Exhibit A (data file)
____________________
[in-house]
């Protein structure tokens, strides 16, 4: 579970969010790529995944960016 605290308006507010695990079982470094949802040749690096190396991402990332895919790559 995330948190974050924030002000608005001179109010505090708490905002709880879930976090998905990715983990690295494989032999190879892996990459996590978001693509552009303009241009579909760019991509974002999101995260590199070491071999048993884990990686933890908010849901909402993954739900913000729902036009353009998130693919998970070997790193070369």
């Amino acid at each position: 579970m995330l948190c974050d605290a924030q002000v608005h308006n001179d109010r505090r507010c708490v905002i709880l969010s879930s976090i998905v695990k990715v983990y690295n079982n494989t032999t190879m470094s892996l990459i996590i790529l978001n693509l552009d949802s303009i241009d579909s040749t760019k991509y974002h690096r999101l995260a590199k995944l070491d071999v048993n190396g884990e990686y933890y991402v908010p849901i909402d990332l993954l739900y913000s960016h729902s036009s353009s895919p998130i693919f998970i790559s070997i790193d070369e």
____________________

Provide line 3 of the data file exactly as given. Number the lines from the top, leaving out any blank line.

């Amino acid at each position: 579970m995330l948190c974050d605290a924030q002000v608005h308006n001179d109010r505090r507010c708490v905002i709880l969010s879930s976090i998905v695990k990715v983990y690295n079982n494989t032999t190879m470094s892996l990459i996590i790529l978001n693509l552009d949802s303009i241009d579909s040749t760019k991509y974002h690096r999101l995260a590199k995944l070491d071999v048993n190396g884990e990686y933890y991402v908010p849901i909402d990332l993954l739900y913000s960016h729902s036009s353009s895919p998130i693919f998970i790559s070997i790193d070369e």